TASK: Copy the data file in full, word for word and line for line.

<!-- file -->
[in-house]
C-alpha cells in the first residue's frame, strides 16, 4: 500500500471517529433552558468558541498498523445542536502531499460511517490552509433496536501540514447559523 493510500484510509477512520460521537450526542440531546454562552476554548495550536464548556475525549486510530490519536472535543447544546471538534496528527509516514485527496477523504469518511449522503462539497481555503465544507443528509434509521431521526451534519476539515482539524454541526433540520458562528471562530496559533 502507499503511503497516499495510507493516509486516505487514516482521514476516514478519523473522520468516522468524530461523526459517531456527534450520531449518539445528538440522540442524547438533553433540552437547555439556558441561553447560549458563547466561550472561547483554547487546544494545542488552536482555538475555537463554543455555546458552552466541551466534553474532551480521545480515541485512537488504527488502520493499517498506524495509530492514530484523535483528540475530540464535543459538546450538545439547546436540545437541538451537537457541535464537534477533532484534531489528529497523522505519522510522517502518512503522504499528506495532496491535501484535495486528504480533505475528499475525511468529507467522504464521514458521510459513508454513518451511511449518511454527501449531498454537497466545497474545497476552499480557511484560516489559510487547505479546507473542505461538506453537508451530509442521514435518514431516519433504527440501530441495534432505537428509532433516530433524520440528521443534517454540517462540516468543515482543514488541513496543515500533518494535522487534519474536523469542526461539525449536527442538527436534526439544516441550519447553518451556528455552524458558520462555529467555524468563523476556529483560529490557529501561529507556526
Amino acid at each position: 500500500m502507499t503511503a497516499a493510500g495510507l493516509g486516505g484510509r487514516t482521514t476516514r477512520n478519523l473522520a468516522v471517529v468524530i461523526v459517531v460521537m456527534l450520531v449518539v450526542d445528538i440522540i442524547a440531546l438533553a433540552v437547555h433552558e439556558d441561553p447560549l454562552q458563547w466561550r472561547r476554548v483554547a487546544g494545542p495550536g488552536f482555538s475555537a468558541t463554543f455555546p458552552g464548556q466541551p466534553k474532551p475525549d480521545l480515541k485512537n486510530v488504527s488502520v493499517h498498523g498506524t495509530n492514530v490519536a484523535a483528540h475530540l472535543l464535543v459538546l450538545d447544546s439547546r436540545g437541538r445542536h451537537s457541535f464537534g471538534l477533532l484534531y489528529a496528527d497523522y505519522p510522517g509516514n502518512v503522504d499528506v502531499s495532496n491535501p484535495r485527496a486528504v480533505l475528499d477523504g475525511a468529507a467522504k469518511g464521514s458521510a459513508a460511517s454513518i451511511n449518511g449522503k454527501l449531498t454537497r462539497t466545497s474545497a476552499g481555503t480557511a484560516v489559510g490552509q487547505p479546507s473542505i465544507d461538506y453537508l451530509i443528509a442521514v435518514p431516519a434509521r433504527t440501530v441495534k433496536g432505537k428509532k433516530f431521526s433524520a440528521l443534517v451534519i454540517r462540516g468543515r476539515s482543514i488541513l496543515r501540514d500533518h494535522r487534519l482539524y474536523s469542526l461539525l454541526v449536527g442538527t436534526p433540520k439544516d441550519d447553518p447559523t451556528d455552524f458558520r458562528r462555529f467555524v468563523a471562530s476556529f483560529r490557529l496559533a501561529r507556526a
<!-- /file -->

[in-house]
C-alpha cells in the first residue's frame, strides 16, 4: 500500500471517529433552558468558541498498523445542536502531499460511517490552509433496536501540514447559523 493510500484510509477512520460521537450526542440531546454562552476554548495550536464548556475525549486510530490519536472535543447544546471538534496528527509516514485527496477523504469518511449522503462539497481555503465544507443528509434509521431521526451534519476539515482539524454541526433540520458562528471562530496559533 502507499503511503497516499495510507493516509486516505487514516482521514476516514478519523473522520468516522468524530461523526459517531456527534450520531449518539445528538440522540442524547438533553433540552437547555439556558441561553447560549458563547466561550472561547483554547487546544494545542488552536482555538475555537463554543455555546458552552466541551466534553474532551480521545480515541485512537488504527488502520493499517498506524495509530492514530484523535483528540475530540464535543459538546450538545439547546436540545437541538451537537457541535464537534477533532484534531489528529497523522505519522510522517502518512503522504499528506495532496491535501484535495486528504480533505475528499475525511468529507467522504464521514458521510459513508454513518451511511449518511454527501449531498454537497466545497474545497476552499480557511484560516489559510487547505479546507473542505461538506453537508451530509442521514435518514431516519433504527440501530441495534432505537428509532433516530433524520440528521443534517454540517462540516468543515482543514488541513496543515500533518494535522487534519474536523469542526461539525449536527442538527436534526439544516441550519447553518451556528455552524458558520462555529467555524468563523476556529483560529490557529501561529507556526
Amino acid at each position: 500500500m502507499t503511503a497516499a493510500g495510507l493516509g486516505g484510509r487514516t482521514t476516514r477512520n478519523l473522520a468516522v471517529v468524530i461523526v459517531v460521537m456527534l450520531v449518539v450526542d445528538i440522540i442524547a440531546l438533553a433540552v437547555h433552558e439556558d441561553p447560549l454562552q458563547w466561550r472561547r476554548v483554547a487546544g494545542p495550536g488552536f482555538s475555537a468558541t463554543f455555546p458552552g464548556q466541551p466534553k474532551p475525549d480521545l480515541k485512537n486510530v488504527s488502520v493499517h498498523g498506524t495509530n492514530v490519536a484523535a483528540h475530540l472535543l464535543v459538546l450538545d447544546s439547546r436540545g437541538r445542536h451537537s457541535f464537534g471538534l477533532l484534531y489528529a496528527d497523522y505519522p510522517g509516514n502518512v503522504d499528506v502531499s495532496n491535501p484535495r485527496a486528504v480533505l475528499d477523504g475525511a468529507a467522504k469518511g464521514s458521510a459513508a460511517s454513518i451511511n449518511g449522503k454527501l449531498t454537497r462539497t466545497s474545497a476552499g481555503t480557511a484560516v489559510g490552509q487547505p479546507s473542505i465544507d461538506y453537508l451530509i443528509a442521514v435518514p431516519a434509521r433504527t440501530v441495534k433496536g432505537k428509532k433516530f431521526s433524520a440528521l443534517v451534519i454540517r462540516g468543515r476539515s482543514i488541513l496543515r501540514d500533518h494535522r487534519l482539524y474536523s469542526l461539525l454541526v449536527g442538527t436534526p433540520k439544516d441550519d447553518p447559523t451556528d455552524f458558520r458562528r462555529f467555524v468563523a471562530s476556529f483560529r490557529l496559533a501561529r507556526a